✔ Make it memorable and real.

How can you do this – especially with a science focus? Turn it into a story that  makes it personal.

✔ Make it enjoyable for you and them!

✔ Include humour, anecdotes, body language, and props.    

This engages your audience and helps them remember it.

✔ Give your listeners some useful information they can take away with them

✔ Be enthusiastic without waffling. Be clear, concise and brief.

✔ Look at your audience – make eye contact!


X   Having detailed notes

You will get lost and start “umming” and “aaahing”.

X   Reading a script or reading off a PowerPoint word for word.

 If you have simple ideas and pictures on a PowerPoint (if you have one) or on a  card they should act as a prompt. If you read it tends to be monotonal and not engaging for the audience. The more you practice the more familiar you get  with the content.

       X   Using fillers such as “um”, “ah”, “er”, “you know”, “and”, “but”.

Practice your speech in front of someone and just get them to tally up how  often you use these terms. Using these terms devalues the rest of what you really want  the audience to hear. Just pause. Relax, take a calm breath. Slow down. It is so  powerful!

      X  Clasping your hands.

What do you do with your hands? Get someone to observe your practice and notice  this and give you feedback. What could you do instead?  Having your hands  by your side is a more open gesture.

Toastmasters have a great range of resources. Here is one on better speaking that has been republished many times over the years and while you are there check out being a better listener and more!

Past blogs that you might find useful about different aspects of presenting are:

Engaging the audience 

Once upon a time

Welcome everybody! – Some musings on introductions:

Eureka Trust Science Speech Competition resource links

TED’s secret to great public speaking

Graphic source: www.acc.ligfl.ru

Engaging Students in Science

Thursday, March 21st, 2019 | Wendy Dunn | No Comments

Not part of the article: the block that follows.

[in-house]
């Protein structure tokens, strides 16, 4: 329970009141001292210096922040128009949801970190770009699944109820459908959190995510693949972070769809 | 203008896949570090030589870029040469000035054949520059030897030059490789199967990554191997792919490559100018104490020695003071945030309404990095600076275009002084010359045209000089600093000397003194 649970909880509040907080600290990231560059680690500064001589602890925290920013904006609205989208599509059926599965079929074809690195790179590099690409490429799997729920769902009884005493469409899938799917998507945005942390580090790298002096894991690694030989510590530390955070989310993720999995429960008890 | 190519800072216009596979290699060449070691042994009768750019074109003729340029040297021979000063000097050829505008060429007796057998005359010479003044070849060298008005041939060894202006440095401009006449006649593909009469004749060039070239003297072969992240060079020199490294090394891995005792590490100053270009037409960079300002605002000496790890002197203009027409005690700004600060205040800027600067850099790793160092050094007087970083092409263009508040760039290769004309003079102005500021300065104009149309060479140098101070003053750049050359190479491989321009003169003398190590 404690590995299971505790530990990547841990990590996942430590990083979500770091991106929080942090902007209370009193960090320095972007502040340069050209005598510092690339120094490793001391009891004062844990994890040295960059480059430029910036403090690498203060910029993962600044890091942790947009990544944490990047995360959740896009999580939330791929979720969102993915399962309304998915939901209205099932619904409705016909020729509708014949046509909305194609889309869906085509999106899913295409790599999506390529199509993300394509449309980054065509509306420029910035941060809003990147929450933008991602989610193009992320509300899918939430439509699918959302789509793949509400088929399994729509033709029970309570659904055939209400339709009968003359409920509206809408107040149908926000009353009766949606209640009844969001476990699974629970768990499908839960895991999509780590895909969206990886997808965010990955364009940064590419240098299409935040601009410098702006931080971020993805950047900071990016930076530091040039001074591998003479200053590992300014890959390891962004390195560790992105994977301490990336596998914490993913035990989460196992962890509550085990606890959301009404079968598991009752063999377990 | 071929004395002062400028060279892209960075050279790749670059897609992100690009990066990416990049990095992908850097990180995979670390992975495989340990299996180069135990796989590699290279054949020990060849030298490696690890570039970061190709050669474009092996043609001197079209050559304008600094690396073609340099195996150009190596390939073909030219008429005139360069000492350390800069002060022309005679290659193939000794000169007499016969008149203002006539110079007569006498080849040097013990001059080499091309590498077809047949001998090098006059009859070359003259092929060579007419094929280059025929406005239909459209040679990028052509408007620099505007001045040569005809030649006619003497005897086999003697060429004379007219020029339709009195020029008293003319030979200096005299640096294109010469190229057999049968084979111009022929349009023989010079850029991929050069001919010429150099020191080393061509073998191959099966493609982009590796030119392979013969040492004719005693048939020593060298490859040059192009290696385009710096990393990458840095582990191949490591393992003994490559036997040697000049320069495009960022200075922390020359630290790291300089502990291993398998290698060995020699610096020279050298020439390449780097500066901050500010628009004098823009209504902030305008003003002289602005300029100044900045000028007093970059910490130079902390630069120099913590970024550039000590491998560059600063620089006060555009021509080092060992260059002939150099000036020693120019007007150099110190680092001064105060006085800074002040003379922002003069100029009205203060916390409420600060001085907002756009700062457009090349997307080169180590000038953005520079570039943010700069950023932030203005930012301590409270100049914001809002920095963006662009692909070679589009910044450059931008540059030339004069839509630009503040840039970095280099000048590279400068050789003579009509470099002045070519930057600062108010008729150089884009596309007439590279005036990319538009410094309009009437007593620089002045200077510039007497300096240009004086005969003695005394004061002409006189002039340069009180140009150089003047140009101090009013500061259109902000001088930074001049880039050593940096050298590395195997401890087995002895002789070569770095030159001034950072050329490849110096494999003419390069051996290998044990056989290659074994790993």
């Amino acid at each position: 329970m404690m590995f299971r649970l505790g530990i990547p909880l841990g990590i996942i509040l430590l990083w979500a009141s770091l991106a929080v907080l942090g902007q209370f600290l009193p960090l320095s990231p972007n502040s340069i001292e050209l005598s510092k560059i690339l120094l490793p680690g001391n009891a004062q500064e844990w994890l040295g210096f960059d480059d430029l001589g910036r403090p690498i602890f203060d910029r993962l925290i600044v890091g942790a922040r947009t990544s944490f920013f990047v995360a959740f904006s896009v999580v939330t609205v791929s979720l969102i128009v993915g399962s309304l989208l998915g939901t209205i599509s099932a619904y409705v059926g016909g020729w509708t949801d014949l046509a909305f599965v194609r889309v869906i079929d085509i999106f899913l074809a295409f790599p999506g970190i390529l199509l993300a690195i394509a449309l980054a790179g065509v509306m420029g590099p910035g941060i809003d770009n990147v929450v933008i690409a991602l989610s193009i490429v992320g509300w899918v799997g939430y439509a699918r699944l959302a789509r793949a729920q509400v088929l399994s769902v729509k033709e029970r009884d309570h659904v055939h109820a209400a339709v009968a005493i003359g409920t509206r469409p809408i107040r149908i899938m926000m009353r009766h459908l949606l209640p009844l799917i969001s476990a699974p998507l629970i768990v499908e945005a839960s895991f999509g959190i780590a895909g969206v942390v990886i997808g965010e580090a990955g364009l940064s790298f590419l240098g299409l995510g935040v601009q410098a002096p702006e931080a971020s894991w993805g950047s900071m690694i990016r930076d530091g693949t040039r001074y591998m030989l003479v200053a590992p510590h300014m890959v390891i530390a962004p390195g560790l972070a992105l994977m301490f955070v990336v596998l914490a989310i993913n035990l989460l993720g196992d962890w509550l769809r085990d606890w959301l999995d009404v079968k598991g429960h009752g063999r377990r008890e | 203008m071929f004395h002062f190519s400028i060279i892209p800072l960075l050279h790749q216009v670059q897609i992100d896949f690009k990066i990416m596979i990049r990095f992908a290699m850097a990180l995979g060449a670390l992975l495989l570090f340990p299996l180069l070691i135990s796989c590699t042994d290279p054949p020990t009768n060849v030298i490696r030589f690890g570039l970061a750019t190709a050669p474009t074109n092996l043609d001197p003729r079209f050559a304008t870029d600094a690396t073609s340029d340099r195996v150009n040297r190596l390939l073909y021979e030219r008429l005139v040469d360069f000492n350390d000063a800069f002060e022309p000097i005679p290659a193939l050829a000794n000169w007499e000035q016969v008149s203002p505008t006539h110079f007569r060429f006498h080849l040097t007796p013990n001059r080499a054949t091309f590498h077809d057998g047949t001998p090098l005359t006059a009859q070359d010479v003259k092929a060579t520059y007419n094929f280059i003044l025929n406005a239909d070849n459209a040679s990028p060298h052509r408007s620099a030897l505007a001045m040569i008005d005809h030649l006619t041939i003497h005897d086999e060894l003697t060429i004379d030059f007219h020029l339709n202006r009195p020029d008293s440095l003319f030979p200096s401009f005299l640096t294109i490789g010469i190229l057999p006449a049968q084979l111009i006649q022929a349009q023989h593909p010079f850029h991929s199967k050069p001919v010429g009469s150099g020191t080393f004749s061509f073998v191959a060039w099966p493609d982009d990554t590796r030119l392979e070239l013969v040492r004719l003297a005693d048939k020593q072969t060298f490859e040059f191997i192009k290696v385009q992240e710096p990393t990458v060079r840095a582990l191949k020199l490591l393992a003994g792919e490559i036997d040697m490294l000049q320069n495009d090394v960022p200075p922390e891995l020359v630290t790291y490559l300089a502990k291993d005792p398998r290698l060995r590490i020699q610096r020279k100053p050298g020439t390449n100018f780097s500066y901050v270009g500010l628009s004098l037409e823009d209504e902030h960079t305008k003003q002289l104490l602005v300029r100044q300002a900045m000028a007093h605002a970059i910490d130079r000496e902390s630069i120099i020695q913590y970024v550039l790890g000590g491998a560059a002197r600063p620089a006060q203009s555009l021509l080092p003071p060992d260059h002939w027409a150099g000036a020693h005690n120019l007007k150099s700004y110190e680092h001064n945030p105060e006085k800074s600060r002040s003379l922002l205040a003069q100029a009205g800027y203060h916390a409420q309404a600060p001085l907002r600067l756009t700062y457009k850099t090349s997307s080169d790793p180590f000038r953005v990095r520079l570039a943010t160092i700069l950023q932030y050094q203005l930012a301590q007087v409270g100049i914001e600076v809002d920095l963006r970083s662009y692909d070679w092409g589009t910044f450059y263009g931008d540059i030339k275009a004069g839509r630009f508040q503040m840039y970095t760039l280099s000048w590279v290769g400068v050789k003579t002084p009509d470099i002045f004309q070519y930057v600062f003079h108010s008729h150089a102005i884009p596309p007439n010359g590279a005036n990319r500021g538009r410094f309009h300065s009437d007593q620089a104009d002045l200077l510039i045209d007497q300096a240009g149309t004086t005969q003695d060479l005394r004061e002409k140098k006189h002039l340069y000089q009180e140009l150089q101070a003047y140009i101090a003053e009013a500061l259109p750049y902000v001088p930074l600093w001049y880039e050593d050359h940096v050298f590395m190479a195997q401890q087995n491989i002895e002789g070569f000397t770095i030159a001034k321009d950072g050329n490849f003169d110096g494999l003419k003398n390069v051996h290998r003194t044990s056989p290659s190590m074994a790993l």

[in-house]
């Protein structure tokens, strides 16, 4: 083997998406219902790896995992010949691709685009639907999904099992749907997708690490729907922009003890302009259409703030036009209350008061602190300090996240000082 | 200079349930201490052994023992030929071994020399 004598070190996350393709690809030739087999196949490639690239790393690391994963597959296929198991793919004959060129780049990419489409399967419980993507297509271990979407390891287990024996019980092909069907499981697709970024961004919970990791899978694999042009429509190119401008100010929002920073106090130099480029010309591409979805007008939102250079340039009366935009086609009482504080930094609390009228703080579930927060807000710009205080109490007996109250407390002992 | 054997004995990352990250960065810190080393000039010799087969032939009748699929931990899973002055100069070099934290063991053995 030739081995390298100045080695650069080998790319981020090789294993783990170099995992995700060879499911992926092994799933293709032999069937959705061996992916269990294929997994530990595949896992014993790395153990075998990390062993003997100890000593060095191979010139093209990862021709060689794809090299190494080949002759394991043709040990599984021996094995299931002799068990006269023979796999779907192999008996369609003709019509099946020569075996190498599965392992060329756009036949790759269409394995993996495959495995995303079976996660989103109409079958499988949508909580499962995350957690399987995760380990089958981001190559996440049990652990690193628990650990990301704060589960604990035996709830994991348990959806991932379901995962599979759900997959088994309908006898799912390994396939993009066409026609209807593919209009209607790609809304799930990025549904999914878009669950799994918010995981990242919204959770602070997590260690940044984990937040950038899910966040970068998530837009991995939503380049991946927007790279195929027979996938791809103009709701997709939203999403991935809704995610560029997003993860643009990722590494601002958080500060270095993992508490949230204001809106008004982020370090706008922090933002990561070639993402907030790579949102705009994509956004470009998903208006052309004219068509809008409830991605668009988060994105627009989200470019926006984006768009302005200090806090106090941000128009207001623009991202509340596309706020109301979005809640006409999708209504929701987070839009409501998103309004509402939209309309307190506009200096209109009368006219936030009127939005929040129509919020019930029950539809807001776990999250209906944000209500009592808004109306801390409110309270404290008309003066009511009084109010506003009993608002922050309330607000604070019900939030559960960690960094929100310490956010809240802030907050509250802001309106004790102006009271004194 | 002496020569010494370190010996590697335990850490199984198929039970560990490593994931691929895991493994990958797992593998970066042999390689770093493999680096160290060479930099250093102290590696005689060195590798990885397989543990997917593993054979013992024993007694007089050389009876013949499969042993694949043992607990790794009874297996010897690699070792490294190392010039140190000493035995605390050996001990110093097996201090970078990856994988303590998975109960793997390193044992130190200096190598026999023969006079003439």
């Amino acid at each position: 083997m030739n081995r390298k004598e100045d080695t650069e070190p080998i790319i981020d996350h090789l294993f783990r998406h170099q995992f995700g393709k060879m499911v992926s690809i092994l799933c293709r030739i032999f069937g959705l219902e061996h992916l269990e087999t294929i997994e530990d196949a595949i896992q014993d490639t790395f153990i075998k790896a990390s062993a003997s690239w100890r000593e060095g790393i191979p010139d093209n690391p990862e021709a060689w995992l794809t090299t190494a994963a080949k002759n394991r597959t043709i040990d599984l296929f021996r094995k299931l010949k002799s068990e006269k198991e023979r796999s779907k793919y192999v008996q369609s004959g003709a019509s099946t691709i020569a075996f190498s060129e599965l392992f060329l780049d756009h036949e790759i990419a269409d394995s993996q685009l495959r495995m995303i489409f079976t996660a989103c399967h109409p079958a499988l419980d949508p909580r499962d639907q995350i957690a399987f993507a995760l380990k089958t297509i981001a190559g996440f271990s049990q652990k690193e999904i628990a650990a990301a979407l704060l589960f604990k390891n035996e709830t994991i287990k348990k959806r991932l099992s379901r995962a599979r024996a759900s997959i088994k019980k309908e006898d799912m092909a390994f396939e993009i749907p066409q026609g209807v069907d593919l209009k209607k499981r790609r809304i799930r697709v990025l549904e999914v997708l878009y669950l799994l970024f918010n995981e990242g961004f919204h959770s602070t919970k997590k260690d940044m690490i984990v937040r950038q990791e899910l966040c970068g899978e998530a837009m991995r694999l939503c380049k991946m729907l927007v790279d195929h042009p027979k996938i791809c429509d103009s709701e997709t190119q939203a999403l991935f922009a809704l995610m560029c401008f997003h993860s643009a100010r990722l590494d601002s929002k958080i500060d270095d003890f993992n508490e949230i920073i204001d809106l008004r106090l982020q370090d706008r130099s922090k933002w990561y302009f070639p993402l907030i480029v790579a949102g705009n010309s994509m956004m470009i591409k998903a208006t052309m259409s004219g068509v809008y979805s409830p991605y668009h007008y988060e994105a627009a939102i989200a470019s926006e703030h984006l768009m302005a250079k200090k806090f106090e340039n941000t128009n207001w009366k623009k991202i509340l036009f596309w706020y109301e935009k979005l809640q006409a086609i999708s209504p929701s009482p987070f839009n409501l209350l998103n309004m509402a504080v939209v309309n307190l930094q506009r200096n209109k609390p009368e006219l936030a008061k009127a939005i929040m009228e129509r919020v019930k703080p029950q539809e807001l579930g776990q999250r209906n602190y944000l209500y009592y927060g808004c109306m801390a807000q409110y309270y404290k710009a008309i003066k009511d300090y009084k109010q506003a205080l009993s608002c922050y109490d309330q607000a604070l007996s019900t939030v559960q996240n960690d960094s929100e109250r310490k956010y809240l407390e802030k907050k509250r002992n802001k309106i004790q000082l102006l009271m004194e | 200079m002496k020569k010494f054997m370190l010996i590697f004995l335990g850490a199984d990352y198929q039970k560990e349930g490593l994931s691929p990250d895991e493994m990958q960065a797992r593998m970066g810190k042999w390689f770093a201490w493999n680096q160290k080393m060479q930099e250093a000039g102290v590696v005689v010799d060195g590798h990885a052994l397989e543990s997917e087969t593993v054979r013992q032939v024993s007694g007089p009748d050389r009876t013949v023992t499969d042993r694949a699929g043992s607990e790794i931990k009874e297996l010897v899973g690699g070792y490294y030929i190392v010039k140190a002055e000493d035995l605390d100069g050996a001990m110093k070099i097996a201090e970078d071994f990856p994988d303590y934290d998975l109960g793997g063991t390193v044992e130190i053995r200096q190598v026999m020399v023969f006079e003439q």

As a teacher it’s always great to get a few more ideas or to be reminded of some techniques you have used in the past but have dropped off the radar.

Don’t forget to model your interest in trialling new techniques and your own enthusiasm for the content. It is infectious!

So what is engagement and what does it look like?  How do you know someone  2 students by microscope in labis engaged?

Engagement is expressed via:

  • Asking and answering questions (a sign of curiosity)
  • Willingness to participate in learning activities (rather than passively being spoon fed)
  • Completion of tasks including reading and writing tasks both individually and in groups
  • Meeting deadlines, completion of problem solving tasks, and participation in discussion

Cultivating a thriving classroom atmosphere also relies on relationships within that classroom although that is not the focus of this blog.  We know that once this culture is created students are more likely to take risks and let’s face it risk taking is essential in science – the willingness to try something new, often fail and learn from this.

An example of testability of the scientific method in the cultural context from NZ Science Teacher

Similarities: Both Indigenous Knowledge and Empirical Science involve repeated practical tests and are based on the “test of time”. Pasifika people were able to make repeat voyages.

Differences: The principle difference is that tests of IK largely involve trial and error, while ES tests are ideally conducted in a laboratory/in the field with strict control of variables.

Giving opportunities for choice can increase engagement:

  • What variables do they want to control in an experiment? (see examples below)
  • What current event do they want to present to the class?
  • What element of the periodic table do they want to research?

Using topics students are passionate becomes a great context for teaching Science content.

e.g. Climate Change.  Many students took to the streets to take part in a global student strike in March 2019.

Juniors look at elements, compounds, states of matter, the water cycle and atmosphere.  Sources of carbon dioxide, methane and then problem solving – What action can they take as individuals, a class, a school, community that makes a difference?  Perhaps use Tony Ryan’s Thinking Keys for some ideas on how to extend exploration with engaging activities.